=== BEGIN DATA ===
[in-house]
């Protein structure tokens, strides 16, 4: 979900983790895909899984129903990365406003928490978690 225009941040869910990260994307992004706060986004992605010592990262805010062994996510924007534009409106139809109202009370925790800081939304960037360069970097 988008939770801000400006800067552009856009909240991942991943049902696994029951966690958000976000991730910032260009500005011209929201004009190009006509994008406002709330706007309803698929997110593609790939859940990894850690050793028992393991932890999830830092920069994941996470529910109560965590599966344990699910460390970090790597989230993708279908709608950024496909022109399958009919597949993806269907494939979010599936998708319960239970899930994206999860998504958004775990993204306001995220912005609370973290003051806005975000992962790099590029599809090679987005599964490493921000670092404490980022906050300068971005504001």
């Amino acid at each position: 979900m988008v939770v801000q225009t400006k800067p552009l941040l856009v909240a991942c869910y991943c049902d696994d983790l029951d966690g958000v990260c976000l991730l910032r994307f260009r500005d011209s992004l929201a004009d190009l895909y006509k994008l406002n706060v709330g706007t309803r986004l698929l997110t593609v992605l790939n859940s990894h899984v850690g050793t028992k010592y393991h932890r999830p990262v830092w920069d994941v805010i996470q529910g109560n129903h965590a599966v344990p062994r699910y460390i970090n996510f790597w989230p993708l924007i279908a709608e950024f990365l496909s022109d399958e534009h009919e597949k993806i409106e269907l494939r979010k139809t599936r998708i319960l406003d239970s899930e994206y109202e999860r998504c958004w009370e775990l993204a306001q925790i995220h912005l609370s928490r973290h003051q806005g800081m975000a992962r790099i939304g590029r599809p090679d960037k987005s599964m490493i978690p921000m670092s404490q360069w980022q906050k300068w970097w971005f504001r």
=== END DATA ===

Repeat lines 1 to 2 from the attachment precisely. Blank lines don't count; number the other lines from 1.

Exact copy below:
[in-house]
């Protein structure tokens, strides 16, 4: 979900983790895909899984129903990365406003928490978690 225009941040869910990260994307992004706060986004992605010592990262805010062994996510924007534009409106139809109202009370925790800081939304960037360069970097 988008939770801000400006800067552009856009909240991942991943049902696994029951966690958000976000991730910032260009500005011209929201004009190009006509994008406002709330706007309803698929997110593609790939859940990894850690050793028992393991932890999830830092920069994941996470529910109560965590599966344990699910460390970090790597989230993708279908709608950024496909022109399958009919597949993806269907494939979010599936998708319960239970899930994206999860998504958004775990993204306001995220912005609370973290003051806005975000992962790099590029599809090679987005599964490493921000670092404490980022906050300068971005504001």